Why doesn’t lava melt people?
In addition to the “bones don’t melt” answers which can be supplemented with “meat does not melt”, it is interesting to note what happens on the rare occasions that people have fallen into lava.
The lava is very close to its freezing point as it oozes across the ground- it is basically just barely molten. When something falls into it- we’ll say a leg in this case- the lava freezes around the surface of it to create a rock cast. While this burns the crap out of the object, it can also help to insulate a person from being further burned since the hard rock cast will now prevent liquid lava from continuing to contact the hapless victim.
You can see what happens by observing lava casts of trees. Generally, the trees themselves burn away as the lava flows around them, but once the lava flows away (if it does), you can have a forest of casts left behind. When I worked at HVO, I was told of a scientist many decades ago who fell waist-deep into lava and survived it, though badly burned, because of just this effect. Try as I may, I can’t find a record of this incident on Google (probably because it predates the internet by several decades).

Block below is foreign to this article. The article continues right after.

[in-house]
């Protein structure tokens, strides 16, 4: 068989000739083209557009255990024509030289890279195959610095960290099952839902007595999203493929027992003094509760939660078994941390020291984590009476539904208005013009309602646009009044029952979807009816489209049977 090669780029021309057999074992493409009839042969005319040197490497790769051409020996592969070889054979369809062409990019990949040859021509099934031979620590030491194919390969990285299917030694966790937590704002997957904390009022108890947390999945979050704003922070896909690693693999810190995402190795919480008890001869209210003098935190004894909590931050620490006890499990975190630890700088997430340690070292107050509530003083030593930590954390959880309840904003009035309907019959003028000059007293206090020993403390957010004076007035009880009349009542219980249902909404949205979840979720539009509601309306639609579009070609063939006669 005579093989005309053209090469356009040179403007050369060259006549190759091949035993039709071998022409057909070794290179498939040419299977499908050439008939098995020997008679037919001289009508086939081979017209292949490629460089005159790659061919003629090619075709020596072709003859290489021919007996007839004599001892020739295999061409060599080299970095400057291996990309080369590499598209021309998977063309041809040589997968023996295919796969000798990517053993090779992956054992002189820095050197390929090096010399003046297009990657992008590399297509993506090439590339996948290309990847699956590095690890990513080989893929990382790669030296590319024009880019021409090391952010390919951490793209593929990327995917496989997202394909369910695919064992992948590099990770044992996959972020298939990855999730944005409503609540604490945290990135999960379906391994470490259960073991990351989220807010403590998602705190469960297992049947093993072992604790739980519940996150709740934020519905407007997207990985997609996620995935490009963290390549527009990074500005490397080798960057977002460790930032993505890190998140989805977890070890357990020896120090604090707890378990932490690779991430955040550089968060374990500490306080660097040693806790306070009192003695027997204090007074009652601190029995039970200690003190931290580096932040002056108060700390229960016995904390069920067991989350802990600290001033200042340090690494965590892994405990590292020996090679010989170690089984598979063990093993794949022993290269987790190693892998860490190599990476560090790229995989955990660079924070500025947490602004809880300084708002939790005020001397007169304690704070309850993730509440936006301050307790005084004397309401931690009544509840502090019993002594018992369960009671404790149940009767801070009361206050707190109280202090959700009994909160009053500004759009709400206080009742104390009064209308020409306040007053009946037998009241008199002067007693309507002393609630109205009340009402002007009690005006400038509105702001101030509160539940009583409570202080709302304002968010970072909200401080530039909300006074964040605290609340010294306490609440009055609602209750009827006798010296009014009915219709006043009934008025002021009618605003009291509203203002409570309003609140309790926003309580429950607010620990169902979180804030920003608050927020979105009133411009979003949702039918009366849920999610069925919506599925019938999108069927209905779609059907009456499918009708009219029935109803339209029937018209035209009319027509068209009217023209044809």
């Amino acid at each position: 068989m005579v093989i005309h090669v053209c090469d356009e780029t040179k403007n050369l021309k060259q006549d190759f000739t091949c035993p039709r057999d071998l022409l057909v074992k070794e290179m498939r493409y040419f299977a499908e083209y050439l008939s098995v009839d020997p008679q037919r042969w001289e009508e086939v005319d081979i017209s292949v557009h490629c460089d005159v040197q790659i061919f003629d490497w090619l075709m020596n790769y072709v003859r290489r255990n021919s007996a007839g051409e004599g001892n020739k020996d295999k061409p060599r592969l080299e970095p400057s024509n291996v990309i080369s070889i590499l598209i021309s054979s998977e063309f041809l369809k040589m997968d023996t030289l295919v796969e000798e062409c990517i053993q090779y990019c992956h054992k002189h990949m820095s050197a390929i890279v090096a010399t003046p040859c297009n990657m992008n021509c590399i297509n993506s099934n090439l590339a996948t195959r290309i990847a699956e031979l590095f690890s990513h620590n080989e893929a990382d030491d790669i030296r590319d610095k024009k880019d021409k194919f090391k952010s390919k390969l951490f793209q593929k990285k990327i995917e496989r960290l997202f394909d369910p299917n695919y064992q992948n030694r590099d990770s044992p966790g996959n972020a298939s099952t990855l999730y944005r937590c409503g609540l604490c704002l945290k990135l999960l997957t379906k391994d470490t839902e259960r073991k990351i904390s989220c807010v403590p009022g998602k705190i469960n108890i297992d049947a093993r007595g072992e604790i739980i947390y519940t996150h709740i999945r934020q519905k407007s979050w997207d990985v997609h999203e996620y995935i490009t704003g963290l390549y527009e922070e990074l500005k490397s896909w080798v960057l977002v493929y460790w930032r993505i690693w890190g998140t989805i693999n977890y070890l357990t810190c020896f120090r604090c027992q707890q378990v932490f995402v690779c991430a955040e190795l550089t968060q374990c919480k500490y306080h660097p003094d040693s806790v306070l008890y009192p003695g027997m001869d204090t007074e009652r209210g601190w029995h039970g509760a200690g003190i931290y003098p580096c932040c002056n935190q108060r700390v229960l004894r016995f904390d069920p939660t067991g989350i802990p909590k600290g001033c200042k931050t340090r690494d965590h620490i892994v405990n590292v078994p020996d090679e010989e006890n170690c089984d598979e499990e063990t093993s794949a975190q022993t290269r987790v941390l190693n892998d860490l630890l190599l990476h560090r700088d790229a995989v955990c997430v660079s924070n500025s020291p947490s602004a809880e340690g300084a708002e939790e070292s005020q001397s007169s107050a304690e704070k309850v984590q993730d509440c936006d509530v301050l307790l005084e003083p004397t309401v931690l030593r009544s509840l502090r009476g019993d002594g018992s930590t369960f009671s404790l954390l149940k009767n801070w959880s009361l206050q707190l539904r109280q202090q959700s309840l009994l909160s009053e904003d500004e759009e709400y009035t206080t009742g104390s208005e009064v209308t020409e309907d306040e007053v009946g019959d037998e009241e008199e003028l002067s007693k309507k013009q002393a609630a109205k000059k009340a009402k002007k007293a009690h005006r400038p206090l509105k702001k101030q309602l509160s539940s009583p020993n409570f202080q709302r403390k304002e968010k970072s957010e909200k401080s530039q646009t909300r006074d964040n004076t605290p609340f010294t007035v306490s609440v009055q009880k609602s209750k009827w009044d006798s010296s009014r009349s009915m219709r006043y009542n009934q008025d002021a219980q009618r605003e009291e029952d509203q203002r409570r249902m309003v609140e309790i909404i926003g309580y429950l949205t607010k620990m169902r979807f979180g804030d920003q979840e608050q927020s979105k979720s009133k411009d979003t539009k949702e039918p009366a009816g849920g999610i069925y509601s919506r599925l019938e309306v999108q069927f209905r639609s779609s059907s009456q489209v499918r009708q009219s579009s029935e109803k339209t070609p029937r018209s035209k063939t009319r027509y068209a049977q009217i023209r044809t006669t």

Here are a few photos of tree molds at Kilauea from my time working there. Excuse the terrible quality of my photos, digital photography was not far advanced in 2003.